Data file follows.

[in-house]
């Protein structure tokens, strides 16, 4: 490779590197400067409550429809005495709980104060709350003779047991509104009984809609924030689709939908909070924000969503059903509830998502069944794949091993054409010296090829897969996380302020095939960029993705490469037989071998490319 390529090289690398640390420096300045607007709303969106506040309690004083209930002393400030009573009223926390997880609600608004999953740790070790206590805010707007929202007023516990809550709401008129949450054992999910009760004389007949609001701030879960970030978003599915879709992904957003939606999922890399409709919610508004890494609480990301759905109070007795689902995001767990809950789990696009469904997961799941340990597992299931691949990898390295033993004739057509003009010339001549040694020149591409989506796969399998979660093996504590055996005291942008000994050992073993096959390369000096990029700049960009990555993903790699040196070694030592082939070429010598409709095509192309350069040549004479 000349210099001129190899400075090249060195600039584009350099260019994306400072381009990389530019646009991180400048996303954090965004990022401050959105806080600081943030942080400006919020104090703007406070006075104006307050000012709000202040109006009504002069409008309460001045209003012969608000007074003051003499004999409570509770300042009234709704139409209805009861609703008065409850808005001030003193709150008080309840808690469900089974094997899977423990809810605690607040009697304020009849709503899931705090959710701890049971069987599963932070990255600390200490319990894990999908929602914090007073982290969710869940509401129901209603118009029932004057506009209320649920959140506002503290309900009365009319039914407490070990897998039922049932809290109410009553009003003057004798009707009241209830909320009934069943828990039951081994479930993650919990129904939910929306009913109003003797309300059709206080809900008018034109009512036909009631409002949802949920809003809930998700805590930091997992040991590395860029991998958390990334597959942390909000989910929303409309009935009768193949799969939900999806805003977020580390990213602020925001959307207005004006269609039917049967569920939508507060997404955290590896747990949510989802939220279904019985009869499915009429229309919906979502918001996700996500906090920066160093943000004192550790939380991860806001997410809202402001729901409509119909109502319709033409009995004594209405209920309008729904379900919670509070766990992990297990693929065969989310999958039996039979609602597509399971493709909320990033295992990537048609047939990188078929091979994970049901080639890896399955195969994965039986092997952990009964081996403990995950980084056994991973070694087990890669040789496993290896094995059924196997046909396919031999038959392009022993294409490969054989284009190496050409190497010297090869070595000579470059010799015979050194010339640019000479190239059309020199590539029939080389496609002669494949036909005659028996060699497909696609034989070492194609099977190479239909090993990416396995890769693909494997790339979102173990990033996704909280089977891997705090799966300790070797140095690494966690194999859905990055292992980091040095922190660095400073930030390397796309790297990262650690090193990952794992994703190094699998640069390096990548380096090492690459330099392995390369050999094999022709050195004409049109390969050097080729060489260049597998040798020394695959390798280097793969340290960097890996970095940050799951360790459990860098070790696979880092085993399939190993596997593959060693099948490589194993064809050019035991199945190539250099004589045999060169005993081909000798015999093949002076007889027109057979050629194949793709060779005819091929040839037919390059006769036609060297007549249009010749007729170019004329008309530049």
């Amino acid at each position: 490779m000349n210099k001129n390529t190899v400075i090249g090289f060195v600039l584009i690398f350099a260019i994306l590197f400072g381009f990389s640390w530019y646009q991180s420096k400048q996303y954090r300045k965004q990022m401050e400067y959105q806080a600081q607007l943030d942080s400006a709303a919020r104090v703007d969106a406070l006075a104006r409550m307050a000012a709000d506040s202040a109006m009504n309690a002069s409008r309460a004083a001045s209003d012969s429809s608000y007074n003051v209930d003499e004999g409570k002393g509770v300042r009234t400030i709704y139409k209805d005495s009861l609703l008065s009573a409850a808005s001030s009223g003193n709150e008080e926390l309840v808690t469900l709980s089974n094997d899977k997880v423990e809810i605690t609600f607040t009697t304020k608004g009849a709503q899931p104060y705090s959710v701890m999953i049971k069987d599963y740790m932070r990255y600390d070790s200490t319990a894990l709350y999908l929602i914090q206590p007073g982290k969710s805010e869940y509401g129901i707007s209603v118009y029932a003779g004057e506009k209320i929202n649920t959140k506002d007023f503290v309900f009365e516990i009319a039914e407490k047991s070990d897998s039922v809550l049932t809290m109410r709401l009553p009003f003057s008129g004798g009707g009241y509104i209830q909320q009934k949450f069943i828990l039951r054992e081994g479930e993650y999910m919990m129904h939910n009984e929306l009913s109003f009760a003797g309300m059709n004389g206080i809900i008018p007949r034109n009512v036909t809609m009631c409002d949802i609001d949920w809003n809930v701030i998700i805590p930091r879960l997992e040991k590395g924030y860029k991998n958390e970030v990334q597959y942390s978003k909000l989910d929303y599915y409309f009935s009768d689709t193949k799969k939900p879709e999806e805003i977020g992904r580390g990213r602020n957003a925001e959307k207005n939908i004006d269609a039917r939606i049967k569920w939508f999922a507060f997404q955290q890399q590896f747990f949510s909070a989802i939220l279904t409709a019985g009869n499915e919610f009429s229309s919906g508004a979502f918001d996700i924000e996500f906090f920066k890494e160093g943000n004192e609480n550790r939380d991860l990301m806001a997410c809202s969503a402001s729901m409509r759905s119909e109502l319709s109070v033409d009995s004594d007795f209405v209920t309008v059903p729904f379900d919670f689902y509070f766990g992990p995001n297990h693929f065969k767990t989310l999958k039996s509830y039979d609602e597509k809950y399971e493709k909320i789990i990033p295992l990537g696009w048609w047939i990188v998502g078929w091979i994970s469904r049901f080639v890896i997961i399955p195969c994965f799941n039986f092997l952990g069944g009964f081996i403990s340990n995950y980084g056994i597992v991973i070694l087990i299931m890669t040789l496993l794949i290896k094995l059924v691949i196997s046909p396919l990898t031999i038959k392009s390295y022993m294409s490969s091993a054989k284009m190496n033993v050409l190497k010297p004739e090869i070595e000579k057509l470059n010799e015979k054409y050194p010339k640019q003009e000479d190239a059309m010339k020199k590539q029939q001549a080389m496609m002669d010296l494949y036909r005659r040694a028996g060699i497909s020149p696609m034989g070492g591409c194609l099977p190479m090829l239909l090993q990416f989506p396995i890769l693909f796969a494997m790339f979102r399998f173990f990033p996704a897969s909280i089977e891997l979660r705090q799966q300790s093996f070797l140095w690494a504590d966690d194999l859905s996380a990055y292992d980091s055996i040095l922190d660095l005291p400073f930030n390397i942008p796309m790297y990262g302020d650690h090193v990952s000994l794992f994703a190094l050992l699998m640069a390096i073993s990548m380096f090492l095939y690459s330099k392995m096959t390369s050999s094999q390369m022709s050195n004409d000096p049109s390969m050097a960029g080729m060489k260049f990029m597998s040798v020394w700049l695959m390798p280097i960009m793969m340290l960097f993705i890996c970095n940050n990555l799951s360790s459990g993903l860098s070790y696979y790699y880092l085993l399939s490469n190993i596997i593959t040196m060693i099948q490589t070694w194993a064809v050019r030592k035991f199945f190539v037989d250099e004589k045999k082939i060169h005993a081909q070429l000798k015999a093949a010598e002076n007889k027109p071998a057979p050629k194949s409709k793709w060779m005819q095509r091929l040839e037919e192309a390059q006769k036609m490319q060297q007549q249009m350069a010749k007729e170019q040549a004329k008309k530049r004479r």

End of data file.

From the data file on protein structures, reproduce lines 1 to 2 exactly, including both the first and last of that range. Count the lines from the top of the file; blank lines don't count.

[in-house]
């Protein structure tokens, strides 16, 4: 490779590197400067409550429809005495709980104060709350003779047991509104009984809609924030689709939908909070924000969503059903509830998502069944794949091993054409010296090829897969996380302020095939960029993705490469037989071998490319 390529090289690398640390420096300045607007709303969106506040309690004083209930002393400030009573009223926390997880609600608004999953740790070790206590805010707007929202007023516990809550709401008129949450054992999910009760004389007949609001701030879960970030978003599915879709992904957003939606999922890399409709919610508004890494609480990301759905109070007795689902995001767990809950789990696009469904997961799941340990597992299931691949990898390295033993004739057509003009010339001549040694020149591409989506796969399998979660093996504590055996005291942008000994050992073993096959390369000096990029700049960009990555993903790699040196070694030592082939070429010598409709095509192309350069040549004479 000349210099001129190899400075090249060195600039584009350099260019994306400072381009990389530019646009991180400048996303954090965004990022401050959105806080600081943030942080400006919020104090703007406070006075104006307050000012709000202040109006009504002069409008309460001045209003012969608000007074003051003499004999409570509770300042009234709704139409209805009861609703008065409850808005001030003193709150008080309840808690469900089974094997899977423990809810605690607040009697304020009849709503899931705090959710701890049971069987599963932070990255600390200490319990894990999908929602914090007073982290969710869940509401129901209603118009029932004057506009209320649920959140506002503290309900009365009319039914407490070990897998039922049932809290109410009553009003003057004798009707009241209830909320009934069943828990039951081994479930993650919990129904939910929306009913109003003797309300059709206080809900008018034109009512036909009631409002949802949920809003809930998700805590930091997992040991590395860029991998958390990334597959942390909000989910929303409309009935009768193949799969939900999806805003977020580390990213602020925001959307207005004006269609039917049967569920939508507060997404955290590896747990949510989802939220279904019985009869499915009429229309919906979502918001996700996500906090920066160093943000004192550790939380991860806001997410809202402001729901409509119909109502319709033409009995004594209405209920309008729904379900919670509070766990992990297990693929065969989310999958039996039979609602597509399971493709909320990033295992990537048609047939990188078929091979994970049901080639890896399955195969994965039986092997952990009964081996403990995950980084056994991973070694087990890669040789496993290896094995059924196997046909396919031999038959392009022993294409490969054989284009190496050409190497010297090869070595000579470059010799015979050194010339640019000479190239059309020199590539029939080389496609002669494949036909005659028996060699497909696609034989070492194609099977190479239909090993990416396995890769693909494997790339979102173990990033996704909280089977891997705090799966300790070797140095690494966690194999859905990055292992980091040095922190660095400073930030390397796309790297990262650690090193990952794992994703190094699998640069390096990548380096090492690459330099392995390369050999094999022709050195004409049109390969050097080729060489260049597998040798020394695959390798280097793969340290960097890996970095940050799951360790459990860098070790696979880092085993399939190993596997593959060693099948490589194993064809050019035991199945190539250099004589045999060169005993081909000798015999093949002076007889027109057979050629194949793709060779005819091929040839037919390059006769036609060297007549249009010749007729170019004329008309530049």